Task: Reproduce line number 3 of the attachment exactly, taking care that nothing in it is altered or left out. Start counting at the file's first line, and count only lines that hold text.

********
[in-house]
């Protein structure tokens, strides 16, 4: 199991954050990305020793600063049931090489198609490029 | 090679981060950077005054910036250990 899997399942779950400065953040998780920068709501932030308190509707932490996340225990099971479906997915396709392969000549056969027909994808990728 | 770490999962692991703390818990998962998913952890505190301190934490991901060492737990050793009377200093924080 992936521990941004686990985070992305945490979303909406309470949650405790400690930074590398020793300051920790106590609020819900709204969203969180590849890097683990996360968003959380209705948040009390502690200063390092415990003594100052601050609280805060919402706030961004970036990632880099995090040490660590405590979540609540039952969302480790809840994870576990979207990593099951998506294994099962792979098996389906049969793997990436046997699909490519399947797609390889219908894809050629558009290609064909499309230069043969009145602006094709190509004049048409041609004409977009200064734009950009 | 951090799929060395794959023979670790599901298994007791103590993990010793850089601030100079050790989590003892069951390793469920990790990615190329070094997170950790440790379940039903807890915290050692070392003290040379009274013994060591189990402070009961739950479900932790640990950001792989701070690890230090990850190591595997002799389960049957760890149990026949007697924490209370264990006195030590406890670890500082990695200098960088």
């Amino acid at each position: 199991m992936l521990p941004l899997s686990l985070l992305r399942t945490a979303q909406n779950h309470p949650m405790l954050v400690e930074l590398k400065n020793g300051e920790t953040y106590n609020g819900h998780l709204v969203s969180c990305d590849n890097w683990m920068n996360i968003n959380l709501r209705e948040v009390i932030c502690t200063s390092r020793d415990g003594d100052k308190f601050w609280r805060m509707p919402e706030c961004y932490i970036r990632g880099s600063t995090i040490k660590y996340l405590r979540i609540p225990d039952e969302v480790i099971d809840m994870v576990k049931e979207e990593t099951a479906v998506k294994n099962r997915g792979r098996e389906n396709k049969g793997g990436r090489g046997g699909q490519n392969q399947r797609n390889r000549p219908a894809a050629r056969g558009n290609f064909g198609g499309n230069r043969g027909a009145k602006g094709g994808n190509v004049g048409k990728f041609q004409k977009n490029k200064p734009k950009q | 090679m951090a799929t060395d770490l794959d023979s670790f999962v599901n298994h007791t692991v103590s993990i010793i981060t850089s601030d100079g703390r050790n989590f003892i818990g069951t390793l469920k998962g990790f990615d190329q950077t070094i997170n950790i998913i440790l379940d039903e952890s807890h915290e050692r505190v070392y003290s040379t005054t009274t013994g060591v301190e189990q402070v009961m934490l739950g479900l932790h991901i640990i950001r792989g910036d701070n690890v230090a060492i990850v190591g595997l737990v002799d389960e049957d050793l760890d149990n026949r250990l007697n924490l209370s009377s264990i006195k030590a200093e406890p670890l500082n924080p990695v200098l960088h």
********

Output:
């Amino acid at each position: 199991m992936l521990p941004l899997s686990l985070l992305r399942t945490a979303q909406n779950h309470p949650m405790l954050v400690e930074l590398k400065n020793g300051e920790t953040y106590n609020g819900h998780l709204v969203s969180c990305d590849n890097w683990m920068n996360i968003n959380l709501r209705e948040v009390i932030c502690t200063s390092r020793d415990g003594d100052k308190f601050w609280r805060m509707p919402e706030c961004y932490i970036r990632g880099s600063t995090i040490k660590y996340l405590r979540i609540p225990d039952e969302v480790i099971d809840m994870v576990k049931e979207e990593t099951a479906v998506k294994n099962r997915g792979r098996e389906n396709k049969g793997g990436r090489g046997g699909q490519n392969q399947r797609n390889r000549p219908a894809a050629r056969g558009n290609f064909g198609g499309n230069r043969g027909a009145k602006g094709g994808n190509v004049g048409k990728f041609q004409k977009n490029k200064p734009k950009q | 090679m951090a799929t060395d770490l794959d023979s670790f999962v599901n298994h007791t692991v103590s993990i010793i981060t850089s601030d100079g703390r050790n989590f003892i818990g069951t390793l469920k998962g990790f990615d190329q950077t070094i997170n950790i998913i440790l379940d039903e952890s807890h915290e050692r505190v070392y003290s040379t005054t009274t013994g060591v301190e189990q402070v009961m934490l739950g479900l932790h991901i640990i950001r792989g910036d701070n690890v230090a060492i990850v190591g595997l737990v002799d389960e049957d050793l760890d149990n026949r250990l007697n924490l209370s009377s264990i006195k030590a200093e406890p670890l500082n924080p990695v200098l960088h």